Phase 3 Trials Of Moderna’s Coronavirus Vaccine Begin In U.S.
Moderna and the National Institute of Allergy and Infectious Diseases began phase three trials for the coronavirus vaccine on Monday.
They will conduct phase-three trials at nearly 100 U.S. research sites with 30,000 adult volunteers. Volunteers will receive two 100 microgram injections of the vaccine and the control group will be injected with placebo about 28 days apart. The first patient received a vaccine at a site in Savannah, Georgia.
“We are pleased to have started the Phase 3 COVE study,” Moderna CEO Stéphane Bancel said in a statement. “We are grateful to the efforts of so many inside and outside the company to get us to this important milestone. We are indebted to the participants and investigators who now begin the work of the COVE study itself. We look forward to this trial demonstrating the potential of our vaccine to prevent COVID-19, so that we can defeat this pandemic.”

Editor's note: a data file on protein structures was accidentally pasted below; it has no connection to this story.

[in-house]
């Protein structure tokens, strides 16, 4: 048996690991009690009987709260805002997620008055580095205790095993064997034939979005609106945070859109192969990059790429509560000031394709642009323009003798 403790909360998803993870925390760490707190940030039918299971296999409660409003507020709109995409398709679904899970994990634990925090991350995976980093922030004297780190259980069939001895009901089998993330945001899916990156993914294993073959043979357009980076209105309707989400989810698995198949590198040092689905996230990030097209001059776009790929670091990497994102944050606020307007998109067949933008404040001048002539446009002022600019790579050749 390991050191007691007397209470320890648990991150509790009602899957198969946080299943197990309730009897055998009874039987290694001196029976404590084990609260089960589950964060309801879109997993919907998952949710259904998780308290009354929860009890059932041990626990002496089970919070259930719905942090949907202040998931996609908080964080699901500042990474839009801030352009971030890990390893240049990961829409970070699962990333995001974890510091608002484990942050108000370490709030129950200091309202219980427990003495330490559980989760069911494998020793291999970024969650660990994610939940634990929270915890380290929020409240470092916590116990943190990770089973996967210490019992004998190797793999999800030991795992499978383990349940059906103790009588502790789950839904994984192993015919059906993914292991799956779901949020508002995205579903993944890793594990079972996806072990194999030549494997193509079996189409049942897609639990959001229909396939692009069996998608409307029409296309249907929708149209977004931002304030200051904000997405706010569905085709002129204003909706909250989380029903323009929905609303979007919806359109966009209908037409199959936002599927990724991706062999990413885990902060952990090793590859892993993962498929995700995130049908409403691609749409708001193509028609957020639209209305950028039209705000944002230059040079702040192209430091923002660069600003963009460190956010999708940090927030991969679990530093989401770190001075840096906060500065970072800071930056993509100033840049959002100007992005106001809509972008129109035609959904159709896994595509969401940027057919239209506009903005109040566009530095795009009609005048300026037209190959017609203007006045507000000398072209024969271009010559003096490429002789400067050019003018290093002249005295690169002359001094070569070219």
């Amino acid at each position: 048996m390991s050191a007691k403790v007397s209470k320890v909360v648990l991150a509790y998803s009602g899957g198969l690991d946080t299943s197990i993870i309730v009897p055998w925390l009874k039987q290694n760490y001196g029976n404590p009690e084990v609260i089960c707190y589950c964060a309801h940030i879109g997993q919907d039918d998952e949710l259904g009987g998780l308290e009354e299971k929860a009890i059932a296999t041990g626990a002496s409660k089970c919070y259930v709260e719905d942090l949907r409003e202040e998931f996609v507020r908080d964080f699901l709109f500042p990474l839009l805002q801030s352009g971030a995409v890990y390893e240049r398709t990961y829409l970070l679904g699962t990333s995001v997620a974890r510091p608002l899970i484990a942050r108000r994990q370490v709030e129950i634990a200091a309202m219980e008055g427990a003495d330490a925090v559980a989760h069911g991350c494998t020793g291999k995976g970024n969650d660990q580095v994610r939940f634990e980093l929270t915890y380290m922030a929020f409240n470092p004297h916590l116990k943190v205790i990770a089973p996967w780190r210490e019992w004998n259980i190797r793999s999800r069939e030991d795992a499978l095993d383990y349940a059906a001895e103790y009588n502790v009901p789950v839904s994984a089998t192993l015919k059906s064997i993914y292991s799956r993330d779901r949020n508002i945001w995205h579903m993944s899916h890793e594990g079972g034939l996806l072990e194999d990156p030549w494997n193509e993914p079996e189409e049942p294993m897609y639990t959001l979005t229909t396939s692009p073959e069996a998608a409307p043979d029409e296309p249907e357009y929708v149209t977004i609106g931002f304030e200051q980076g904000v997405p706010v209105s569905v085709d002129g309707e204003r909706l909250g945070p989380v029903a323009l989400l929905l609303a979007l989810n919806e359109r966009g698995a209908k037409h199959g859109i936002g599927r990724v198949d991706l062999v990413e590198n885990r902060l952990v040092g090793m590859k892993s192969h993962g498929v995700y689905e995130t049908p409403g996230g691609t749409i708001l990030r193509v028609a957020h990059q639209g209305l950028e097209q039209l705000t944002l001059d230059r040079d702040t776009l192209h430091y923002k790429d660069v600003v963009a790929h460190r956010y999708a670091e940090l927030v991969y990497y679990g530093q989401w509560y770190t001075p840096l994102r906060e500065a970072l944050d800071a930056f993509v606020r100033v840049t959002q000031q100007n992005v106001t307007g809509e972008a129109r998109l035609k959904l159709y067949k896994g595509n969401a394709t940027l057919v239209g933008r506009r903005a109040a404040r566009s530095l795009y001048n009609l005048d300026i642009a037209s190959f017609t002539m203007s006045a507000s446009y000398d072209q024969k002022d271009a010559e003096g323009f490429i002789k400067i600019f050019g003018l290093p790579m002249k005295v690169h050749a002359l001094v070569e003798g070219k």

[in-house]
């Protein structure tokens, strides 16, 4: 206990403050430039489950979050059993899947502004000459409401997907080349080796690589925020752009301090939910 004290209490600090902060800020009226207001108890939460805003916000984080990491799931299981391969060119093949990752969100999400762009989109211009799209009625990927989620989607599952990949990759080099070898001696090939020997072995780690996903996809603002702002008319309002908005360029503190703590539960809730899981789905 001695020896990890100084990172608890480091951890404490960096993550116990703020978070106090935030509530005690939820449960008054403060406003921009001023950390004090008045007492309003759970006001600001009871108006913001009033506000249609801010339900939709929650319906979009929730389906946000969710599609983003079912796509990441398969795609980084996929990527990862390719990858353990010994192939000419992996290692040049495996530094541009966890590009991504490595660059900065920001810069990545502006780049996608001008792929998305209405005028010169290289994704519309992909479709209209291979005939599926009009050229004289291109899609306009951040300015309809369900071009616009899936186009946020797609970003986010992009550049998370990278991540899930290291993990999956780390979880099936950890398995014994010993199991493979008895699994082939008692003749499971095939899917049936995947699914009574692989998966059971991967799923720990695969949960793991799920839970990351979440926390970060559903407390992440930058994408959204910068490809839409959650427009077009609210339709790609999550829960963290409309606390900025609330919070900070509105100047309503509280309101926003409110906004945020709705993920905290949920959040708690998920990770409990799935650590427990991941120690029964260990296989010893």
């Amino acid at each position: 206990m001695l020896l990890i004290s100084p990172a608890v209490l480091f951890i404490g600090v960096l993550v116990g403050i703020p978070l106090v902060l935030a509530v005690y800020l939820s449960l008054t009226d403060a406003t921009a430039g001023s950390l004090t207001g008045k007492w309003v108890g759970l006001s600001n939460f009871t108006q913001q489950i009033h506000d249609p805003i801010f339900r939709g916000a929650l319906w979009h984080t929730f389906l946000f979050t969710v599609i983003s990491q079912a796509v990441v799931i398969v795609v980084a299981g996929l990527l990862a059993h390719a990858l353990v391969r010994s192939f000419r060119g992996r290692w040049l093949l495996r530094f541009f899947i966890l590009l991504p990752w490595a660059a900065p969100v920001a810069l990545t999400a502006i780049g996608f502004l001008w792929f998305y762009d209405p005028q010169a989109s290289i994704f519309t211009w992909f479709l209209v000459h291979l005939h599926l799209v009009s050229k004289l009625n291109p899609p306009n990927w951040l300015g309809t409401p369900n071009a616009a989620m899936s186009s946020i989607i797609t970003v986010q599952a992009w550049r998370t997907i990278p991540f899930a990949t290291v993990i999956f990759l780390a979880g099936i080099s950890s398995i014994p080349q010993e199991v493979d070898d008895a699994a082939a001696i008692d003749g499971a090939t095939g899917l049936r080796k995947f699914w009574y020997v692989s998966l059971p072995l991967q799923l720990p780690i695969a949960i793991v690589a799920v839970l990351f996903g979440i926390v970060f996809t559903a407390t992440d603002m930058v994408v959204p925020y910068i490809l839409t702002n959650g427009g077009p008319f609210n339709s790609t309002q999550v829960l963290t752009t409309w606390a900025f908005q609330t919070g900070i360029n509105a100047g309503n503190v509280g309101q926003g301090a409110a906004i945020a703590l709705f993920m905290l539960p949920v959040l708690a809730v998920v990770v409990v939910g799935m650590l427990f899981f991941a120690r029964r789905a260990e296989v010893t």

Phase 1 trial results of the vaccine were published earlier this month in the New England Journal of Medicine. They showed that the vaccine produced an immune response in all volunteers and was deemed generally safe, with non-serious side effects, including fatigue, chills, headache and muscle pain. None of the side effects required hospitalization.
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The Moderna/NIH vaccine becomes the first U.S. candidate to reach Phase 3. The vaccine is among 25 others in clinical trials around the world, according to the World Health Organization.
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